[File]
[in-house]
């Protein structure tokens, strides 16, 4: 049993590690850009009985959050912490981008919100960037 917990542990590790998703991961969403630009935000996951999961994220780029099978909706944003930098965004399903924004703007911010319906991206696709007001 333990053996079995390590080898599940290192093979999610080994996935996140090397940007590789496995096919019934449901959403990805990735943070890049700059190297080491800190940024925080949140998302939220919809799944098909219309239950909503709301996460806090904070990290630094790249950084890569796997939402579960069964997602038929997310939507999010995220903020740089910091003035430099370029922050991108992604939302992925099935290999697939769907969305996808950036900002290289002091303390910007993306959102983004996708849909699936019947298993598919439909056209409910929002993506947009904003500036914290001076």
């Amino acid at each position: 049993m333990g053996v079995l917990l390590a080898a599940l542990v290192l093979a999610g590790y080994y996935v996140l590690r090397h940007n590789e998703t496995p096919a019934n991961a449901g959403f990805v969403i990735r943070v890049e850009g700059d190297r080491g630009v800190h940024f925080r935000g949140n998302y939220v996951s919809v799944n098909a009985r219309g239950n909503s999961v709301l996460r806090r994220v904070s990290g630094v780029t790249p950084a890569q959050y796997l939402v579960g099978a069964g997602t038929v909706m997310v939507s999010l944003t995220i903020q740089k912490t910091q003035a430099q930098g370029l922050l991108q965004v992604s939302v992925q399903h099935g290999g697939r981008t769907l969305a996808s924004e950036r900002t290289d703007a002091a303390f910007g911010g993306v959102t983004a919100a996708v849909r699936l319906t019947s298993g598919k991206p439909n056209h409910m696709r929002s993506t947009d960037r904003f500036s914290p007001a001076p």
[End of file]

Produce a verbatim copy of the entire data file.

[in-house]
């Protein structure tokens, strides 16, 4: 049993590690850009009985959050912490981008919100960037 917990542990590790998703991961969403630009935000996951999961994220780029099978909706944003930098965004399903924004703007911010319906991206696709007001 333990053996079995390590080898599940290192093979999610080994996935996140090397940007590789496995096919019934449901959403990805990735943070890049700059190297080491800190940024925080949140998302939220919809799944098909219309239950909503709301996460806090904070990290630094790249950084890569796997939402579960069964997602038929997310939507999010995220903020740089910091003035430099370029922050991108992604939302992925099935290999697939769907969305996808950036900002290289002091303390910007993306959102983004996708849909699936019947298993598919439909056209409910929002993506947009904003500036914290001076």
């Amino acid at each position: 049993m333990g053996v079995l917990l390590a080898a599940l542990v290192l093979a999610g590790y080994y996935v996140l590690r090397h940007n590789e998703t496995p096919a019934n991961a449901g959403f990805v969403i990735r943070v890049e850009g700059d190297r080491g630009v800190h940024f925080r935000g949140n998302y939220v996951s919809v799944n098909a009985r219309g239950n909503s999961v709301l996460r806090r994220v904070s990290g630094v780029t790249p950084a890569q959050y796997l939402v579960g099978a069964g997602t038929v909706m997310v939507s999010l944003t995220i903020q740089k912490t910091q003035a430099q930098g370029l922050l991108q965004v992604s939302v992925q399903h099935g290999g697939r981008t769907l969305a996808s924004e950036r900002t290289d703007a002091a303390f910007g911010g993306v959102t983004a919100a996708v849909r699936l319906t019947s298993g598919k991206p439909n056209h409910m696709r929002s993506t947009d960037r904003f500036s914290p007001a001076p």